Tuesday, 19 June 2007

Endurance - more than a Japanese game show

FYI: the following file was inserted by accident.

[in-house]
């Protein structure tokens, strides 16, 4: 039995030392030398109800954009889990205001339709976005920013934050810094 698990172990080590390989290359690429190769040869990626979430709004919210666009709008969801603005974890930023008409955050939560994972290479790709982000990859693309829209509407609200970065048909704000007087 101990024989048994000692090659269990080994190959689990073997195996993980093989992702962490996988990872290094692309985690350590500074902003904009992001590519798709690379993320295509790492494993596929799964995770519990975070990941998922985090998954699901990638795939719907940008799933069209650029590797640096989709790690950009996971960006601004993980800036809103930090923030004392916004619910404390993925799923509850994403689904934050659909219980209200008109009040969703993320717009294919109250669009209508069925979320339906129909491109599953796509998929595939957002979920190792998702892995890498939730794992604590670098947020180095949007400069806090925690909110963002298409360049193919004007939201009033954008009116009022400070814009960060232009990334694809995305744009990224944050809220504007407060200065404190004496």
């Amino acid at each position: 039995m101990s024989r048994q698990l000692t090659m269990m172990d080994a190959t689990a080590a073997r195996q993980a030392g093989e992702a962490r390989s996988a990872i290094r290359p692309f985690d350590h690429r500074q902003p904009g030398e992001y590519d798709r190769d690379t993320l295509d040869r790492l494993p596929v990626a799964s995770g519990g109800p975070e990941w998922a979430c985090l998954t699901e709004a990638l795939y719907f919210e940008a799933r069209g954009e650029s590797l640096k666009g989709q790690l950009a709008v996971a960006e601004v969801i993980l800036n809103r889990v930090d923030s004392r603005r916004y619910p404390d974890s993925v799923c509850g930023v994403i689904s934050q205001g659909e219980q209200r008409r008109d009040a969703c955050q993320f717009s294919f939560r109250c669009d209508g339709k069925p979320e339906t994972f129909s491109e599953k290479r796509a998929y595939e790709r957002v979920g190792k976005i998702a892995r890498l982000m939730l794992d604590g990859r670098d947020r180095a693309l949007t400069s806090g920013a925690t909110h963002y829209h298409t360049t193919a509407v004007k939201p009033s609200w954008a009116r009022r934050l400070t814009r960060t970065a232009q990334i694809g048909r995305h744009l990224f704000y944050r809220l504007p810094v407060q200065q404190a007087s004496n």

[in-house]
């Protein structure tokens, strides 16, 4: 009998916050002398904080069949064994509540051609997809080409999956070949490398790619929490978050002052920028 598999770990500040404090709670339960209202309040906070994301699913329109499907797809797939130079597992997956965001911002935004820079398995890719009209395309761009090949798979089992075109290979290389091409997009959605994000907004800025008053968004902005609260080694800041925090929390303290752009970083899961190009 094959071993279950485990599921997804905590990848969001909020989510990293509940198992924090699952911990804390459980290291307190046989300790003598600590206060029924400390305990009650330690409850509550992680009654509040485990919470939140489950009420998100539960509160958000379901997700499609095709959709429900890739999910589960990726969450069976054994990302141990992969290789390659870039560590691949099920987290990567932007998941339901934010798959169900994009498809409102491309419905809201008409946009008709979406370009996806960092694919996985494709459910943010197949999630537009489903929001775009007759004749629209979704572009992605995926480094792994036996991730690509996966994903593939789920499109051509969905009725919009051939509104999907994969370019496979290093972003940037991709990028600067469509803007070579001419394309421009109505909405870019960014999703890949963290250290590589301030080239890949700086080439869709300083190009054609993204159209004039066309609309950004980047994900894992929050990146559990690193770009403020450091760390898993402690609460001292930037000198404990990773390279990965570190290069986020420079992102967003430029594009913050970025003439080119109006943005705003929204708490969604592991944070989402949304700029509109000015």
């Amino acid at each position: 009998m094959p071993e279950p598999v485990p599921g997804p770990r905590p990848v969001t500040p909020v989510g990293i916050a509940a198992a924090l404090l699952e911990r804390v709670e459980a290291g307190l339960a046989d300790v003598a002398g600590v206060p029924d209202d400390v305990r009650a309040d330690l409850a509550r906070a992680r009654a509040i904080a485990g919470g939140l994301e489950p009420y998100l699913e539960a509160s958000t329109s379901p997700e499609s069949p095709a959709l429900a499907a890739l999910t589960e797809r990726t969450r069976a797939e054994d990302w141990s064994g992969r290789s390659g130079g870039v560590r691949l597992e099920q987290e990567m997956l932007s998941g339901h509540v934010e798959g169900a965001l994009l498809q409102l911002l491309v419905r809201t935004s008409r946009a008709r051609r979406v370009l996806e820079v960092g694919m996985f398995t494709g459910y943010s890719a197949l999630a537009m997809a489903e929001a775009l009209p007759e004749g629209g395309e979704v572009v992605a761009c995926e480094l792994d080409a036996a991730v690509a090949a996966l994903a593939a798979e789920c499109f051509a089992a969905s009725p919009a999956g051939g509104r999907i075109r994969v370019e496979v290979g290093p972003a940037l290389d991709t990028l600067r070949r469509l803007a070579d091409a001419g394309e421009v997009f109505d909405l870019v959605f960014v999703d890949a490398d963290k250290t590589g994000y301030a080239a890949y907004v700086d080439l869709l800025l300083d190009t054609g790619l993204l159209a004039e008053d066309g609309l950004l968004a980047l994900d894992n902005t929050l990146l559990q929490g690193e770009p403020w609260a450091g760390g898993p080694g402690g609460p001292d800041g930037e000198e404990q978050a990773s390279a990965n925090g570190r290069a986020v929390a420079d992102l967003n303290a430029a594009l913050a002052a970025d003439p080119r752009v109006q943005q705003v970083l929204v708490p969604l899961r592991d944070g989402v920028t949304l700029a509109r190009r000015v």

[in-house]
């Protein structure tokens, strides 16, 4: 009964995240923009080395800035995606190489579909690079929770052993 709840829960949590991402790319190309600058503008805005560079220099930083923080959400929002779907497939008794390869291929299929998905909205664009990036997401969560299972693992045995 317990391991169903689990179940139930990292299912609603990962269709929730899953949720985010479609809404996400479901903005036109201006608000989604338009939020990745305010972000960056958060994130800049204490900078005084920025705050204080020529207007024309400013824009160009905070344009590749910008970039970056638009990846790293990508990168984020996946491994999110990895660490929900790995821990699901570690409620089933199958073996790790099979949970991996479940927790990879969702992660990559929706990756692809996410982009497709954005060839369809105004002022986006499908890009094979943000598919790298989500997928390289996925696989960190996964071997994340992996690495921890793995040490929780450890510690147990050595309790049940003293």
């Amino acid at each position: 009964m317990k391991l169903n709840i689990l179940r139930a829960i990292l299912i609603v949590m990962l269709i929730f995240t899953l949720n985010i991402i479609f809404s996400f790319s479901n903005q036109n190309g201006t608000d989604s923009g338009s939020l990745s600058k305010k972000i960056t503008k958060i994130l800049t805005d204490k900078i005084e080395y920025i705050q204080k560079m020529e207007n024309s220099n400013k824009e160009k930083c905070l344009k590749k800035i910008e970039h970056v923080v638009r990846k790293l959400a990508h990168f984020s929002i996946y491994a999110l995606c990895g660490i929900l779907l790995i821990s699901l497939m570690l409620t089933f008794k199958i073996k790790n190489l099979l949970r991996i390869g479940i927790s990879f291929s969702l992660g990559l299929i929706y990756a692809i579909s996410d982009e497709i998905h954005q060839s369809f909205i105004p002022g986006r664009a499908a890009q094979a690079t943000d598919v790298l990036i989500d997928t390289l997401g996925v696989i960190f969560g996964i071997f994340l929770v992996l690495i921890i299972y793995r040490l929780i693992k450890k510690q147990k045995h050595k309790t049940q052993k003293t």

Now for some of you the idea of Endurance may conjure up the idea of some Japanese game show but for others such as marathon runners they are familiar with the realism of endurance and exactly how much the body can be pushed to its limits.I spoke to two of my students who have both completed marathons in the last year and was amazed at what they had chosen to put themselves through. Take Nicole Burns, a busy 30-year-old mother and university student, despite the challenges of having a six-year-old daughter she still decided to run the New York marathon. She is quoted as saying "When I eventually stopped running (I had run the entire 26.2 with no walking apart from drink stations) I could barely walk - a very bizarre experience! My socks were blood red, I lost both my big toe nails and had blisters/sores which took 4 weeks to heel." And then to Viv Richards, 40 year old mother of two, who says that she has no idea why she decided to do the Paris marathon but can assure me that at the time you swear it will be your last! What seemed to come from both these ladies was a sense of great physical and psychological achievement despite the pain, dehydration, heat etc. Both ladies mentioned the point at which they wanted to give up but carried on regardless. I have stated in previous blogs the idea of overcoming your own personal expectations but both Nicole and Viv had taken it to the extreme and how proud they must feel. I think all of us can take on a new challenge but most of choose to make excuses instead. We should take a leaf out of their book, we don't have to run a marathon or swim the channel but we can always do more! Another thing that these ladies have proved is that keeping fit is not only important for us as individuals but we also need to be role models for the next generation and Nicole and Viv have done exactly that. Their kids must be inspired by their actions. You only have to read the news at present to look at the disturbing statistics of obese and generally unhealthy children who survive on poor diets, and complete lack of exercise. These children are going to suffer physically and mentally and that can only have a negative impact on the rest of society let alone the impact that this will have on the NHS. So no more excuses, no more saying I haven't got time, if two mothers with young children can do it then the rest of us have no excuse. Oh and don't try the bad back excuse either, generally exercise helps strengthen the core muscles which in turn will protect the back. If you do have a serious back condition then always consult your GP before taking on any new challenges. Oh and don't think that I am suggesting that you have to run a marathon - quite the opposite, I can assure you that I have no intention of running a marathon this year or next, I do however like to keep setting myself new goals no matter how big or small and it is these goals that will keep us fit both physically and mentally. Thank you to Nicole and Viv for their comments and help in writing this blog Stay Healthy, Sam x http://exercise.about.com/cs/abs/l/blabworkout.htm - exercises to boost core strength http://www.runnersworld.co.uk/ a great source of training advise for any of you considering running a marathon http://www.sport-fitness-advisor.com/endurancetraining.html - advice on endurance training

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